Meaningful Numbers and “Significant Figures”

Donald Byrd

IUPUI Math Education

Indiana University Informatics

Rev. 27 Sept. 2011

What Significant Figures Are

The discussion below is an excerpt from the Wikipedia article, “Significant figures”, as of this writing (see http://en.wikipedia.org/wiki/Significant_figures). The article says considerably more, but the excerpt is sufficient for most purposes, and I don’t think what it says is at all controversial.

The concept of significant figures is often misunderstood, and one reason is surely that in this context the word significant has a specific and rather unusual meaning. No reasonable person would claim that the leading zeros in 0.00052, or the trailing zeros in 52,000,000, are unimportant and could be omitted!

The significant figures (also called significant digits) of a number are those digits that carry meaning contributing to its precision. This includes all digits except:

·       leading and trailing zeros where they serve merely as placeholders to indicate the scale of the number.

·       spurious digits introduced, for example, by calculations carried out to greater accuracy than that of the original data, or measurements reported to a greater precision than the equipment supports.

The concept of significant digits is often used in connection with rounding. Rounding to n significant digits is a more general-purpose technique than rounding to n decimal places, since it handles numbers of different scales in a uniform way. For example, the population of a city might only be known to the nearest thousand and be stated as 52,000, while the population of a country might only be known to the nearest million and be stated as 52,000,000. The former might be in error by hundreds, and the latter might be in error by hundreds of thousands, but both have two significant digits (5 and 2). This reflects the fact that the significance of the error (its likely size relative to the size of the quantity being measured) is the same in both cases.

The rules for identifying significant digits when writing or interpreting numbers are as follows:

·       All non-zero digits are considered significant. For example, 91 has two significant digits (9 and 1), while 123.45 has five significant digits (1, 2, 3, 4 and 5).

·       Zeros appearing anywhere between two non-zero digits are significant. Example: 101.12 has five significant digits: 1, 0, 1, 1 and 2.

·       Leading zeros are not significant. For example, 0.00052 has two significant digits: 5 and 2.

·       Trailing zeros in a number containing a decimal point are significant. For example, 12.2300 has six significant digits: 1, 2, 2, 3, 0 and 0. The number 0.000122300 still has only six significant digits (the zeros before the 1 are not significant). In addition, 120.00 has five significant digits. This convention clarifies the accuracy of such numbers; for example, if a result accurate to four decimal places is given as 12.23 then it might be understood that only two decimal places of accuracy are available. Stating the result as 12.2300 makes clear that it is accurate to four decimal places.

·       The significance of trailing zeros in a number not containing a decimal point can be ambiguous. For example, it may not always be clear if a number like 1300 is accurate to the nearest unit (and just happens coincidentally to be an exact multiple of a hundred) or if it is only shown to the nearest hundred due to rounding or uncertainty. Various conventions exist to address this issue… However, these conventions are not universally used, and it is often necessary to determine from context whether such trailing zeros are intended to be significant.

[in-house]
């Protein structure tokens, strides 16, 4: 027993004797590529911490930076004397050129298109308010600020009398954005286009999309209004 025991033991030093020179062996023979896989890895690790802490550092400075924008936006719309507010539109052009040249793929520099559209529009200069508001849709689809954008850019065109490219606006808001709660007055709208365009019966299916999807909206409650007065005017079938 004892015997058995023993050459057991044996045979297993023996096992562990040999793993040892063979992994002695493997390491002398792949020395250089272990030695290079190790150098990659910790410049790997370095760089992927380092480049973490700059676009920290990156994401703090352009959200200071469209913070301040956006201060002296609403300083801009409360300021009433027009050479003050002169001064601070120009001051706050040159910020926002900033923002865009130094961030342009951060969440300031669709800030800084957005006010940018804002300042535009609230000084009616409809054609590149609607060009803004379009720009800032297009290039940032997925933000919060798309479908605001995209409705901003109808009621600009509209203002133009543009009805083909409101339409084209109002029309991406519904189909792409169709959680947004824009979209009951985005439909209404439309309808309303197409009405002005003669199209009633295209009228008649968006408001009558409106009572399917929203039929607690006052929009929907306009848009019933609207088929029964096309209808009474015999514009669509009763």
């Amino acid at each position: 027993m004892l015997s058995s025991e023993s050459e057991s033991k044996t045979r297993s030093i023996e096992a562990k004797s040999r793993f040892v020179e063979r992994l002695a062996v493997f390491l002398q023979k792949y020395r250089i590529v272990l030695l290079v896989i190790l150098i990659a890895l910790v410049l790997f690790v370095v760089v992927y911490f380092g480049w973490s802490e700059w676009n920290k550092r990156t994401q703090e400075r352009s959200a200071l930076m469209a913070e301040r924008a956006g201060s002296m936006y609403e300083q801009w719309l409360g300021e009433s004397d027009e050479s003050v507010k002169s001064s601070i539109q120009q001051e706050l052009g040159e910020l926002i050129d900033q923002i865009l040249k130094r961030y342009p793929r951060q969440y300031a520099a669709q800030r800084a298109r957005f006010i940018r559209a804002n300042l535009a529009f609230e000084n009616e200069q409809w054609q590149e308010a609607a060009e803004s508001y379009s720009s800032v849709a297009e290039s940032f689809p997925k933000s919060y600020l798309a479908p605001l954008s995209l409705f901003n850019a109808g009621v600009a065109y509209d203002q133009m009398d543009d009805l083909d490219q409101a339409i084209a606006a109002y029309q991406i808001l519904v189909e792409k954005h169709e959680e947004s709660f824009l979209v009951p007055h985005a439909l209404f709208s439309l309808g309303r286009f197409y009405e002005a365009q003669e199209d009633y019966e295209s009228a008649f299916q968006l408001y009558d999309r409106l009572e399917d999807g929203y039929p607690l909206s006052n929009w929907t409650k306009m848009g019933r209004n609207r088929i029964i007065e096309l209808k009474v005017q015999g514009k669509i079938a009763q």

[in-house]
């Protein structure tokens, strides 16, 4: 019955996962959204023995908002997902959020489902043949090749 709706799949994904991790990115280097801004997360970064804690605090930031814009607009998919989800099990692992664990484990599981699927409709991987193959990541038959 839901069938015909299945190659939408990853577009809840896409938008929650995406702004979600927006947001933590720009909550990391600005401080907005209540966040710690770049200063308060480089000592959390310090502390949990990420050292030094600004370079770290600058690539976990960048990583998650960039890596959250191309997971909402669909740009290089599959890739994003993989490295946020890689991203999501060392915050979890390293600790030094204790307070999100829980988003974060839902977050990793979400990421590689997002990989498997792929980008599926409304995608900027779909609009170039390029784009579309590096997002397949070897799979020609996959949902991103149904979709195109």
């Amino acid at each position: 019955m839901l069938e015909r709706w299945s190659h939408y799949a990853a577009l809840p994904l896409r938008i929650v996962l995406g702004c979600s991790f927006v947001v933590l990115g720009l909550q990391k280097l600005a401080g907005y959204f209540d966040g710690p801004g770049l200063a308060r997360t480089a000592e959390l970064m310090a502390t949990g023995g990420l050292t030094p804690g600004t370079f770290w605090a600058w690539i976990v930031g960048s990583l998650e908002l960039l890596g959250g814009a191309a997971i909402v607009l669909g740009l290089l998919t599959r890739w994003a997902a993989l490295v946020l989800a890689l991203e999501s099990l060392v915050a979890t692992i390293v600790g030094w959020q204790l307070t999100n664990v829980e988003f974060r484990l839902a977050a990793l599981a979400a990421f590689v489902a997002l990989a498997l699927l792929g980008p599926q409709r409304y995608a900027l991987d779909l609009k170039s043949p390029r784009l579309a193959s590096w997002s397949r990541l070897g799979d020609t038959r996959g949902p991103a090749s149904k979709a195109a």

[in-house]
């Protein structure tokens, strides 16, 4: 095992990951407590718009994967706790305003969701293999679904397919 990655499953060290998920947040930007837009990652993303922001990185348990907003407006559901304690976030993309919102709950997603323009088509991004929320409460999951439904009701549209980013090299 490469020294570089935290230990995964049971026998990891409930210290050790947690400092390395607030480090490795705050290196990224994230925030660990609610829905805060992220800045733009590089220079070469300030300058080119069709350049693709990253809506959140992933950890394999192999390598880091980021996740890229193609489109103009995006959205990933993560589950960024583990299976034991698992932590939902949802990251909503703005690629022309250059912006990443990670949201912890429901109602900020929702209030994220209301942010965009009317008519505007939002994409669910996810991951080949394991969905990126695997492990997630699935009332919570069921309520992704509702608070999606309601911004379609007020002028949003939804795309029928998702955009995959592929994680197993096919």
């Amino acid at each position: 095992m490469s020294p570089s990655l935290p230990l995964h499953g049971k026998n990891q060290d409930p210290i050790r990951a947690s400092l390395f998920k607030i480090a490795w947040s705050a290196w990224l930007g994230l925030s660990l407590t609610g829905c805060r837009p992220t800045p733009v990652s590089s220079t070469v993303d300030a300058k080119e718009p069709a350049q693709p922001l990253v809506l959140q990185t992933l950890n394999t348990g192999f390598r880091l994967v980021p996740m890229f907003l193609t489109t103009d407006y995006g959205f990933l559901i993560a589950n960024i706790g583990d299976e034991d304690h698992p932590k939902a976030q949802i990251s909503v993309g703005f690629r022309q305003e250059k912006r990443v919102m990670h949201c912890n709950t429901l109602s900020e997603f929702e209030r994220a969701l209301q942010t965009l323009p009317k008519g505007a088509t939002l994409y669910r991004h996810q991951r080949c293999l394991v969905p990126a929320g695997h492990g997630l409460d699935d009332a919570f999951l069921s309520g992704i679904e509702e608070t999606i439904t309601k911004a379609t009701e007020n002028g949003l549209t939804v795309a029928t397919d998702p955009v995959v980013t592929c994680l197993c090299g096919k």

[end of the Wikipedia excerpt]

Significant Figures and Plus/Minus Limits

Since both the number of significant figures and plus/minus error limits express the accuracy of a number, there’s a direct relationship between the two. For example, a value might be described as 131,500 ± 0.01%, i.e., the value 131,500 is within 13.15 (0.01% of 131,500) of the correct value. Therefore the actual value is at least 131,486.85 but no more than 131,513.15. This means that only the first three digits of 131,500 are known to be correct; in other words, it has three significant figures.

How Not to Handle Significant Figures

The label on the original package of a “Helping Hand®” hammer I have is trilingual, as shown in the images below.  The label gives the weight in English, Spanish, and French, in that order:

“8 oz. Hammer

Martillo de 8 onzas (226,72g)

Marteau de 226,72 g (8 oz)”

Note that the French and Spanish texts describe its weight as both 8 oz. and 226.72 grams. Is the weight really accurate to five significant figures, i.e., to the nearest 100th of a gram? I seriously doubt it, especially since the weight in ounces is given to only one significant figure! (Also, 8.00000 oz. is actually something like 226.796 grams, but the difference between that and 226.72 would be negligible in almost any real-world situation.)

The explanation is undoubtedly that the manufacturer took the weight in ounces and converted it to grams using the official conversion factor, but without a thought to the real accuracy. Similarly, it’s not hard to find instructions that say things like “Take 5.08 or 7.62 cm of string and…” This is obviously a translation from English units; re-translated back, it’s “Take 2.00 or 3.00 inches of string …” The unintended implication is that values close to those given but not within 1/100 cm of them—say, 5.13 or 7.65 cm (2.02 or 3.01 in.)—might not work as well.